Joe is happy to hear from me. I suggest we get together. “Sounds great!” he says, “I’ll call you this summer, when I’m done with my classes.”

Summer?! Did I mention it is the beginning of March?! I get off the phone and wonder which is worse: waiting for a guy who prefers another woman, or waiting for a guy who prefers beans?

Summer rolls around and, true to his word, Joe calls. We go to a Greek restaurant, where we order octopus and Ouzo, a Greek liquor that doubles as paint thinner. Joe’s still cute and nice, but there’s no spark, even after shots of Ouzo.

We see each other a couple more times over the next year: a couple of dinners; a hike. I graduated, prayed for a job and got one with a consumer group. He worked in a factory, saved a bunch of money, packed up his old Datsun and started driving around the country. North and South and East and West.

The Western leg turned out to be the most important leg of his journey. It brought him to L.A. one evening in late July. It just so happened I was in L.A. that night, and when he walked through the door, he was as cute and nice as I remembered. This time there was no talk of beans. But there was a spark.

To be continued…

Beth Mende Conny of Write Directions writes about Nirvana and being ill.

Nirvana

Beth Mende Conny of Write Directions writes about Nirvana and being ill.

Source flicker: Creative Commons

Saw the doctor this week and it’s official: I’m sick. Some viral crap. But sick is for other people. I have too much to do.

I noted this to my husband and he got ticked. “There’s nothing you have to do today.” But really, I wasn’t talking about meeting a deadline, and I certainly wasn’t talking about doing laundry. (Laundry? Ha!). I was talking about reaching Nirvana — that place where my mind will do what my body will not: rest.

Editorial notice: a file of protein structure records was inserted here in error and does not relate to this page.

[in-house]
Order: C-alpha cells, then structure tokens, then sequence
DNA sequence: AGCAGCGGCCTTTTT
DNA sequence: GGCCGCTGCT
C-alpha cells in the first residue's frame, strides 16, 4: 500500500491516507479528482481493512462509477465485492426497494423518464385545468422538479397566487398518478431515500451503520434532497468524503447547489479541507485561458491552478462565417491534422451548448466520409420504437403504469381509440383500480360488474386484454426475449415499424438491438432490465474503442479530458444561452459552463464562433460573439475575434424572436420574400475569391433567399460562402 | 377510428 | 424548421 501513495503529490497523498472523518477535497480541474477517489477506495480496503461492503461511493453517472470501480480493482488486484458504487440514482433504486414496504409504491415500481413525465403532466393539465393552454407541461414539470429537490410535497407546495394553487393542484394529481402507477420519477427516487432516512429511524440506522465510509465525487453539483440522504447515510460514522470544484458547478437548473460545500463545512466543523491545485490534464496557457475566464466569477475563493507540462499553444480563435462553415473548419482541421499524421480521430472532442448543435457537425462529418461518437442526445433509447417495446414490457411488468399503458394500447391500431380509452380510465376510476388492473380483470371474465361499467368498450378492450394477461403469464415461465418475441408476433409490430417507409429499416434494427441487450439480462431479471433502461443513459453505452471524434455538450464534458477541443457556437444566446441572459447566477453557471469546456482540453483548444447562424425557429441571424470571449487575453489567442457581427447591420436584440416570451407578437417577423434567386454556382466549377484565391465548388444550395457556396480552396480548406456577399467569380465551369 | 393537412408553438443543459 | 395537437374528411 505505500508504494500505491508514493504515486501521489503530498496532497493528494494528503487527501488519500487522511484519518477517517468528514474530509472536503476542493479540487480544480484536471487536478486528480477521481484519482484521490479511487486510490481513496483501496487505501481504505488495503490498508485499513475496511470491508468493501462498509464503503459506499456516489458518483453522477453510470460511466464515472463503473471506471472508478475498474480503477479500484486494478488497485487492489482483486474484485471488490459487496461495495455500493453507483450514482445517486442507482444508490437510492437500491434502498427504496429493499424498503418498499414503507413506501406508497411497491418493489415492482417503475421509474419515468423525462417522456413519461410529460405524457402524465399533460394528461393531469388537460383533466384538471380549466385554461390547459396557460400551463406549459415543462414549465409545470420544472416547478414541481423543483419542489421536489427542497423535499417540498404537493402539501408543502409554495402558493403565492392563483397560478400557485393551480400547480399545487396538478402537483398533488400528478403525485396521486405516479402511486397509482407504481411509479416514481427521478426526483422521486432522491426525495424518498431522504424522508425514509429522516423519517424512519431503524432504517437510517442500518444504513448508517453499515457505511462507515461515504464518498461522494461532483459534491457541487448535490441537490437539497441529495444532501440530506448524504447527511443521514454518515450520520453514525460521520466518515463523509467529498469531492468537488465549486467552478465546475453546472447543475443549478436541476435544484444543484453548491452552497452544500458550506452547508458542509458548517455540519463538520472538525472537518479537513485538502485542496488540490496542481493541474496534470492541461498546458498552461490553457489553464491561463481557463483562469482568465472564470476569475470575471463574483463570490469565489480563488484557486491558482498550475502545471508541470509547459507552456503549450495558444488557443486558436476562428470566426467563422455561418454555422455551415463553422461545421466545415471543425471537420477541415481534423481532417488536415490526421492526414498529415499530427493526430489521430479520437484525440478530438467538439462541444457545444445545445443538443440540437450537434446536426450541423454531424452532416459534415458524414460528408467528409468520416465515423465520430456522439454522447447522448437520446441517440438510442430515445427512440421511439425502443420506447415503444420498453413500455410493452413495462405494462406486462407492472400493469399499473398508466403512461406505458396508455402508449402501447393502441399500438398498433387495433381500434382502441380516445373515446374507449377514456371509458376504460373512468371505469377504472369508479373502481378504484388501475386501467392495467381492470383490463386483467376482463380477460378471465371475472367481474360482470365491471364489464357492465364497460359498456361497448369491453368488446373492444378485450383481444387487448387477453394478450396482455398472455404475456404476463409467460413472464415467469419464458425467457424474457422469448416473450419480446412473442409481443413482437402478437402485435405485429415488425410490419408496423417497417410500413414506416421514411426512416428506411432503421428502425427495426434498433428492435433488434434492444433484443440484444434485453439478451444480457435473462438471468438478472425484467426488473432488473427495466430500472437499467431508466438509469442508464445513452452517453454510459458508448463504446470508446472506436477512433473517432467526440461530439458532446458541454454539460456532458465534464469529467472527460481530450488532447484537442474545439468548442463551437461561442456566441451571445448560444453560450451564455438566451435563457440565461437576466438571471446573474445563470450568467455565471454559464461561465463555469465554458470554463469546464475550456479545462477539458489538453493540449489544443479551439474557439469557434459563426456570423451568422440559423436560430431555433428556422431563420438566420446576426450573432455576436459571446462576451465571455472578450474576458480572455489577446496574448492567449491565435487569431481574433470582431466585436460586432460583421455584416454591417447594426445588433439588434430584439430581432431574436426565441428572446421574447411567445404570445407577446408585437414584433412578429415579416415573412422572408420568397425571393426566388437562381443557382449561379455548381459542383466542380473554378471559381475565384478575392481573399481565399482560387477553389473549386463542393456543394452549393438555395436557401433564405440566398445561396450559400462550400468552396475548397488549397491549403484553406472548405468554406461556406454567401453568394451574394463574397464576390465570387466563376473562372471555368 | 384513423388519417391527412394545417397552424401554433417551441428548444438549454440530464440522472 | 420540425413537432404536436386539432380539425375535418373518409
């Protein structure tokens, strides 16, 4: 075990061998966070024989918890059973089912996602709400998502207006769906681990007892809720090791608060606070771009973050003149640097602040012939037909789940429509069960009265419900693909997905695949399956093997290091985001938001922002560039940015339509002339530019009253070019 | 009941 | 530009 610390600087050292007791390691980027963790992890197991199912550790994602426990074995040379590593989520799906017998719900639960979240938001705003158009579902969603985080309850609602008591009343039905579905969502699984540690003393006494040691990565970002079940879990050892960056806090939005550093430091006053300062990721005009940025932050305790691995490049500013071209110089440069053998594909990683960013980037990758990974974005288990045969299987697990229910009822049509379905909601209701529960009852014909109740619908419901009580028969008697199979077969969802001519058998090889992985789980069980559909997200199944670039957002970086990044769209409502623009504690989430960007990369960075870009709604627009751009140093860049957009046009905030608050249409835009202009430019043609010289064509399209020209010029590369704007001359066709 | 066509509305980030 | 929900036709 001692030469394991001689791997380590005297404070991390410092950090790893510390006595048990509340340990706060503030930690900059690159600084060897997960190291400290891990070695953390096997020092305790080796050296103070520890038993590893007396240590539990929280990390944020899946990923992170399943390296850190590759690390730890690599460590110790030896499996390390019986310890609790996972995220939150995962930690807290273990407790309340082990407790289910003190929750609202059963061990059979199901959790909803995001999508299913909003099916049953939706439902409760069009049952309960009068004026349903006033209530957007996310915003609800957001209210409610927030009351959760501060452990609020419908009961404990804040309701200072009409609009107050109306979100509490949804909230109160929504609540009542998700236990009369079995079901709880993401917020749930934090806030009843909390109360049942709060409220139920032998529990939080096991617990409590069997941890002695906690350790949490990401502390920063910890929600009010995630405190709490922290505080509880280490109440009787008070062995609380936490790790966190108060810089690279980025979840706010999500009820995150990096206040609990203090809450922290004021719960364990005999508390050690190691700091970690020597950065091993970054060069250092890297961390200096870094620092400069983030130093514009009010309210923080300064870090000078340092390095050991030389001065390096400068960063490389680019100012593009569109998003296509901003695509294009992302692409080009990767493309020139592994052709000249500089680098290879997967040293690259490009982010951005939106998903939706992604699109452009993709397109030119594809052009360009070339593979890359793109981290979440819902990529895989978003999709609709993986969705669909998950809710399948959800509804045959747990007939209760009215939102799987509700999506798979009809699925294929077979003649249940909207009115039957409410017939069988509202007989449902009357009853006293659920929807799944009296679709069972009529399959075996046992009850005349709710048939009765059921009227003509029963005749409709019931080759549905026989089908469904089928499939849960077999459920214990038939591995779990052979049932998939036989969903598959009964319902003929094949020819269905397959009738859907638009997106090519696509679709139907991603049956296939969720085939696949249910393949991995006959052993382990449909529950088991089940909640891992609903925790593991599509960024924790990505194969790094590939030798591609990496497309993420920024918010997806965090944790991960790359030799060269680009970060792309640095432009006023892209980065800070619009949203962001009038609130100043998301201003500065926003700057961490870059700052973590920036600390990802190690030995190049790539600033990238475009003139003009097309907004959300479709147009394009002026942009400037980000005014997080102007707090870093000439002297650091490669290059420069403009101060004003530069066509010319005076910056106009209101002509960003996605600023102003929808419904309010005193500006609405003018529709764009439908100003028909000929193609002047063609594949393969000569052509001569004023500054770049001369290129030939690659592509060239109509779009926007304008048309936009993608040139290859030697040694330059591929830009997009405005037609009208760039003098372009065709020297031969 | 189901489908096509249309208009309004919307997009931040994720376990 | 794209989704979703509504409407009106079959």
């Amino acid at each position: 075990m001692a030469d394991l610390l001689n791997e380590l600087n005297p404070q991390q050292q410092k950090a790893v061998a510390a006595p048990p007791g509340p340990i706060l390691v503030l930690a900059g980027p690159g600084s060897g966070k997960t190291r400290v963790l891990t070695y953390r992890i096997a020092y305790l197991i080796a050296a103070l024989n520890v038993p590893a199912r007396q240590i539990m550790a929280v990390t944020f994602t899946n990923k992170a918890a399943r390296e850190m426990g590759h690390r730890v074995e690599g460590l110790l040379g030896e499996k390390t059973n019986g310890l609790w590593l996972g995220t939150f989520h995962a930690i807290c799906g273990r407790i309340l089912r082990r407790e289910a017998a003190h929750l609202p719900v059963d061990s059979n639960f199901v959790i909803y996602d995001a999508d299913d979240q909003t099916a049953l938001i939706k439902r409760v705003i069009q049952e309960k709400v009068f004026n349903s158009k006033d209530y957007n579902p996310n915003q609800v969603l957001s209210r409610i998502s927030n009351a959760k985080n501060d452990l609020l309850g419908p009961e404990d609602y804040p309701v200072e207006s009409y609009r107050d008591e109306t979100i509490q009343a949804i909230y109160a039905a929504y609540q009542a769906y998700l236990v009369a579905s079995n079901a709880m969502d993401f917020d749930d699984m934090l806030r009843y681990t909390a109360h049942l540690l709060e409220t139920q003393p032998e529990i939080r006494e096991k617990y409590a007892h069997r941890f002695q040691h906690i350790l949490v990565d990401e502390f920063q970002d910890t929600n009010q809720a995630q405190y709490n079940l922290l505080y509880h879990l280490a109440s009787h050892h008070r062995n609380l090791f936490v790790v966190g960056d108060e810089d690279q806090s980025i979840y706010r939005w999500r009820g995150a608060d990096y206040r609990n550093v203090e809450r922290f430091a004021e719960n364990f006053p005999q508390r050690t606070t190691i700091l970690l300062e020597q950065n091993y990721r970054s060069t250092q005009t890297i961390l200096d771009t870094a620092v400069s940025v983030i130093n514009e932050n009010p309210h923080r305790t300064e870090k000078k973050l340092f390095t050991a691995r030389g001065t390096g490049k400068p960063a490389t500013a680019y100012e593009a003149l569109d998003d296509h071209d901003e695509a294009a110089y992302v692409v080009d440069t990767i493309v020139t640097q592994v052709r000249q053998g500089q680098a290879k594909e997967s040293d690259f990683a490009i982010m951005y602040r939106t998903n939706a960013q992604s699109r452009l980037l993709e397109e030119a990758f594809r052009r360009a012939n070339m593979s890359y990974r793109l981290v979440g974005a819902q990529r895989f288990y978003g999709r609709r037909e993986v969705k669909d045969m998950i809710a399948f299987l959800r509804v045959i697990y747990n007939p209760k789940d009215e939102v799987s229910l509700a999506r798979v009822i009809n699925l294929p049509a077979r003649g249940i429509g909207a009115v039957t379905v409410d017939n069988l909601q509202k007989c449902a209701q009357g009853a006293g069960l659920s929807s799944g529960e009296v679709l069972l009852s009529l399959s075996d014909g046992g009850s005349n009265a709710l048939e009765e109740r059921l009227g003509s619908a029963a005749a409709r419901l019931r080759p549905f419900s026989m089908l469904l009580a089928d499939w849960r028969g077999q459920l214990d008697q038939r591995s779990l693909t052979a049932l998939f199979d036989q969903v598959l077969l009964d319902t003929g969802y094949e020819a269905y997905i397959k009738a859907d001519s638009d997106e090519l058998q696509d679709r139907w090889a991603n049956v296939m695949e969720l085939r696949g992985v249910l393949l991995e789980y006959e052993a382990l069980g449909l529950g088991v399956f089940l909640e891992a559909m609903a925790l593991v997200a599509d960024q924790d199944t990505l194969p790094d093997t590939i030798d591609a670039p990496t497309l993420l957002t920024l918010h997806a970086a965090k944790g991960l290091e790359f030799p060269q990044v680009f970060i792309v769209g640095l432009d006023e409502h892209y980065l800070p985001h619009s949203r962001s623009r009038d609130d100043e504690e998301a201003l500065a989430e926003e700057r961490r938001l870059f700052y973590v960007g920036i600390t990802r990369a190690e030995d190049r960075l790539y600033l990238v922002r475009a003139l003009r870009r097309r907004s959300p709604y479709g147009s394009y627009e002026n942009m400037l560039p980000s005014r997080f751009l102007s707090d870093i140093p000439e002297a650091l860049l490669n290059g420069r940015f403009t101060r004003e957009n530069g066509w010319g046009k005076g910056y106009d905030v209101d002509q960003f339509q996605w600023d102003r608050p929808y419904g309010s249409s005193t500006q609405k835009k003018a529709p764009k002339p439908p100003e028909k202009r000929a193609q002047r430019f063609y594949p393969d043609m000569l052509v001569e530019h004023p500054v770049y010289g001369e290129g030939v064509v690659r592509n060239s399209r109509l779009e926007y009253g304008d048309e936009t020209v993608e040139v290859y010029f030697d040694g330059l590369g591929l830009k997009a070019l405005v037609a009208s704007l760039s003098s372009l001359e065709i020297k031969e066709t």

Every morning I’m out of bed by 6:30 am, I slip on baggy clothes, grab a pen and pad , and a book  from my nightstand and head to the door, only to turn and grab a second book, maybe a third, even a fourth, and then head downstairs, plop on the couch and freeze. What to do first? Write?

My mind is full; pen and pad are my spigot. I can feel the pressure build, the pent up flow. But I also want to read. But which book to choose? I want to absorb them all. And so we sit, my books and I, waiting for the other to decide.

By then, my husband lumbers down the stairs, fixes tea and cereal, gathers his knapsack and the lunch I prepared for him — sandwich, two fruits, something sweet and unhealthy. He comes over, kisses me goodbye. “Love, ya,” he says. “Love ya,” I say. And he’s off to work.

But today, there was a twist. “Drink plenty of fluids — clear fluids,” he said. And stay in bed. Your body needs rest.”

“I have too much to do.”

“There’s nothing you have to do today.”

Oh, but there was. Nirvana.

If I just keep moving, I’ll get reach its edge. I’ll part its clouds with a whisper and gaze over all that is above and below. How lovely its breeze. There, there is no spigot. The words flow into a sweet endless stream that makes the earth green. There, I will not have to choose between books because I will absorb each with a mere laying on of hands.

There, I will not have a fever or need to drink plenty of fluids. I will stretch out, accept the moment. Take a nap. And when I awake, as if from a dream, I will engage in the most basic of human activities: I will watch TV.